I like how the DC Comics app has the comic flow built into it. Otherwise, I might not follow the frames in the right order. Let me say that I thought the drawings in the comic were stunning. I have very little to compare to, but I was captivated by the drawings, I could stare at the for minutes at a time absorbing the details. I absolutely love the artwork in this comic.

I don’t want to give too much of the plot away to those who haven’t read it yet, but I’m not sure that I could even if I wanted to. I had a difficult time figuring out what was going on and why. Perhaps it was because the comic story line started in medias res; or maybe I’m just not used to the writing style of the comics. But I had a bit of a hard time figuring out what was going on. Ultimately, I think I know what’s happening (although I will admit to thinking that the Superman that appears in the comic was an impostor) and I get the cliff-hanger at the end, which I thought was a good one. I was just lost at some parts in the middle. Lois and Clark work for different papers? Lois coined the name Superman, but he’s only been around for six months? I’m hoping it’s not me and that all of this will fall into place as succeeding issues emerge.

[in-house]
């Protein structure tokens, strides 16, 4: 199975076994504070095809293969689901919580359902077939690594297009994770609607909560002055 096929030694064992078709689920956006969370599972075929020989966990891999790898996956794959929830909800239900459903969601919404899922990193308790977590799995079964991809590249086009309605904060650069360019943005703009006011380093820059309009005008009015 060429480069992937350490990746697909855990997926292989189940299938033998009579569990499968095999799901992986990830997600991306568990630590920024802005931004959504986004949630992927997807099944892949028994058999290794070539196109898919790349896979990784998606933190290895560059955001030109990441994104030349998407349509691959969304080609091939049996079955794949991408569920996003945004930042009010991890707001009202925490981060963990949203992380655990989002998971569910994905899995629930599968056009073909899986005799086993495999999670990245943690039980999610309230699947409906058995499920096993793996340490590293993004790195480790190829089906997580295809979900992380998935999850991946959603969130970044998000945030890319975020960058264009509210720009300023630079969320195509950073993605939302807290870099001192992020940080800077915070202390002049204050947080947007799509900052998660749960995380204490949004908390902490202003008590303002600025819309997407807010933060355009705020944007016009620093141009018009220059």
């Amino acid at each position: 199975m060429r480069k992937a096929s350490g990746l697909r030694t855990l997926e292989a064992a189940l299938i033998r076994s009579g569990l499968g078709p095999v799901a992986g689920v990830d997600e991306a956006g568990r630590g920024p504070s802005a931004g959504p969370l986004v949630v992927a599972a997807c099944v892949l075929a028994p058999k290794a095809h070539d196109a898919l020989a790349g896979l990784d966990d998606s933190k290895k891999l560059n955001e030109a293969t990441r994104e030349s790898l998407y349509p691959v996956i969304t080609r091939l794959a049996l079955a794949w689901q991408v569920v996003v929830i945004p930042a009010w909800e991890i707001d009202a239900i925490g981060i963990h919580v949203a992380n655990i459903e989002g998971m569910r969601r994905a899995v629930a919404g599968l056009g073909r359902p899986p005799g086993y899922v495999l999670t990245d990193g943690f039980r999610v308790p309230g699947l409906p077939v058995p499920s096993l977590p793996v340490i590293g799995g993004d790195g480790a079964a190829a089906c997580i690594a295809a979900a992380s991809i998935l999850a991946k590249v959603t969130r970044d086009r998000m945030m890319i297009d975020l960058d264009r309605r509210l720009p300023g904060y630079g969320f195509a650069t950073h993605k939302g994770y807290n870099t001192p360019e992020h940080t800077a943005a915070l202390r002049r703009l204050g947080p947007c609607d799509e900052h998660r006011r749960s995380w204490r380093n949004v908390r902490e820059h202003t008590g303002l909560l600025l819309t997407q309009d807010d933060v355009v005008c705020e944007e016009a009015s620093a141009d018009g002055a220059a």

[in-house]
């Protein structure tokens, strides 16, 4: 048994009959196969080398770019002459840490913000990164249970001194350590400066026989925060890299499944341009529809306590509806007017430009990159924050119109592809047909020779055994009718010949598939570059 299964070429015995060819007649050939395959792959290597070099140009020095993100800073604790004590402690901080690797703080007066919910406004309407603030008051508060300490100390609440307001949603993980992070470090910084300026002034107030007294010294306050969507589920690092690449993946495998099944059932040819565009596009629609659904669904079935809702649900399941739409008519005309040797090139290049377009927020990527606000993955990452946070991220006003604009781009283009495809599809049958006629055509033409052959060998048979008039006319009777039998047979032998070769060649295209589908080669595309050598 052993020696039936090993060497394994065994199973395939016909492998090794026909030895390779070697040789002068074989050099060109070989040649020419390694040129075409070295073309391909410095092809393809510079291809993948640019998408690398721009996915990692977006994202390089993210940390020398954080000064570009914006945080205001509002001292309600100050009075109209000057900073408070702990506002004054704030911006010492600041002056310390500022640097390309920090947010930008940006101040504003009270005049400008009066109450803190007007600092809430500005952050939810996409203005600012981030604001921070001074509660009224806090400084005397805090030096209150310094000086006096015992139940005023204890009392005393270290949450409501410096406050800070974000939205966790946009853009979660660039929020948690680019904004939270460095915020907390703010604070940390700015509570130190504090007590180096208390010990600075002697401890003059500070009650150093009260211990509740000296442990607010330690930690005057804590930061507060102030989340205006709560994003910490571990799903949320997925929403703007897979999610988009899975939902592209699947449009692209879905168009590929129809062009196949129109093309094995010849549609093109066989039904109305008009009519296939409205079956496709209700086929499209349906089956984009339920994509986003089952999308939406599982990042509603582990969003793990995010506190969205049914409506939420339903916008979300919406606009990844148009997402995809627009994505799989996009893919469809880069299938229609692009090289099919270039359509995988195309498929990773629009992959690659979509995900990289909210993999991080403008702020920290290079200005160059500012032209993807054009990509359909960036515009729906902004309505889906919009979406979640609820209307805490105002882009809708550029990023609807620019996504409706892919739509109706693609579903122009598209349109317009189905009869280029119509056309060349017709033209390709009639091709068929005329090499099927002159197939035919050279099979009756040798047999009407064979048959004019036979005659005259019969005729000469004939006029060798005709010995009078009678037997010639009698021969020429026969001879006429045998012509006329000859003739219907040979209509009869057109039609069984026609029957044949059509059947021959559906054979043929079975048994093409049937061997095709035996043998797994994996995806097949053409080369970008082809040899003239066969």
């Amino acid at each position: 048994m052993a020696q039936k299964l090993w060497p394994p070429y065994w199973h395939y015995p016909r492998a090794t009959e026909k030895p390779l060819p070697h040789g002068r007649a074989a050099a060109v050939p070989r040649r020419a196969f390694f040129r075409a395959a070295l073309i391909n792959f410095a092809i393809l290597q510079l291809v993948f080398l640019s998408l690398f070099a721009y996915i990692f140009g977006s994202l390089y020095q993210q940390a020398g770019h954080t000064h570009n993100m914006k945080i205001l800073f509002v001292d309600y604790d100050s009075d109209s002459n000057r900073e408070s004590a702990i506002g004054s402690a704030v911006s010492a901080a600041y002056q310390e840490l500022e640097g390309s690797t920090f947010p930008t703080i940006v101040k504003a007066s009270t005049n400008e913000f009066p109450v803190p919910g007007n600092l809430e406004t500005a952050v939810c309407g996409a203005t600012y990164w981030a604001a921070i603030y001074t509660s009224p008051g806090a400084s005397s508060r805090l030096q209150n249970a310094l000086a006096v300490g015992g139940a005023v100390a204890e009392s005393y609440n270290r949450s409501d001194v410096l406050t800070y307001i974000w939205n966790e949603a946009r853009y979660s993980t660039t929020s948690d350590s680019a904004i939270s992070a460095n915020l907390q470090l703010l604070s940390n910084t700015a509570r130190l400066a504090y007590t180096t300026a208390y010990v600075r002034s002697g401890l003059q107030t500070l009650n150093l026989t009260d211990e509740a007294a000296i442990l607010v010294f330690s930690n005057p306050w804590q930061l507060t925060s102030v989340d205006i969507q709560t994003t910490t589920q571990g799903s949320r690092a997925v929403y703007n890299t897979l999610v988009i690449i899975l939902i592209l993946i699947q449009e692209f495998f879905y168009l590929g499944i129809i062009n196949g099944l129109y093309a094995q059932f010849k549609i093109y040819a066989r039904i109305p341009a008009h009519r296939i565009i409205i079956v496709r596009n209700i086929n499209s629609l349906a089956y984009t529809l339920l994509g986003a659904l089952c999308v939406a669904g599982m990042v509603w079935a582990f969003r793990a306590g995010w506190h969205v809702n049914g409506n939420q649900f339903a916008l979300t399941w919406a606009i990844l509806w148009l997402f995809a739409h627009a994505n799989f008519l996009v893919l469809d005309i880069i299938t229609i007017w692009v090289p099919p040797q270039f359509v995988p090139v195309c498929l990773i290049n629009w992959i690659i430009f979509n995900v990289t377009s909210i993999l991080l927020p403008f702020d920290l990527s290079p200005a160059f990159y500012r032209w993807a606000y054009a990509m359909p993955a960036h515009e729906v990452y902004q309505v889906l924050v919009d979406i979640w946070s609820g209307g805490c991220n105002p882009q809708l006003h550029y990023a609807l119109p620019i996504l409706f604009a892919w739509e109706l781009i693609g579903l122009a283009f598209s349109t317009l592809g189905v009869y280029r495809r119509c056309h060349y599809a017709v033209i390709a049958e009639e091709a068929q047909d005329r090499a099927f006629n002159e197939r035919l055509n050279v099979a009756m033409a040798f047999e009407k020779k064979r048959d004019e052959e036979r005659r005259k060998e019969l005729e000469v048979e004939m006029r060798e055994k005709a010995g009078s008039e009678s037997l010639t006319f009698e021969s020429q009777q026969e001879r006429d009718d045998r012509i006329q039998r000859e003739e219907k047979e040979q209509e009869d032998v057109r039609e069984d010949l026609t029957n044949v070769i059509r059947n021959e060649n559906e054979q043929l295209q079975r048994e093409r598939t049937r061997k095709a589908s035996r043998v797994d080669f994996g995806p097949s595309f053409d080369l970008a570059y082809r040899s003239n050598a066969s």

I was also surprised at how short the comic was and how quickly I was able to get through it.

By the time I got to the end, however, I was hooked and I am eager for the next issue which will appear in four weeks. In the meantime, I have Superman #1 to look forward to in the near future.

Incidentally, I loved reading the comic on my iPad. The application is really well done and it feels like the perfect platform for reading comic books–this coming from someone who never read them in their paper form.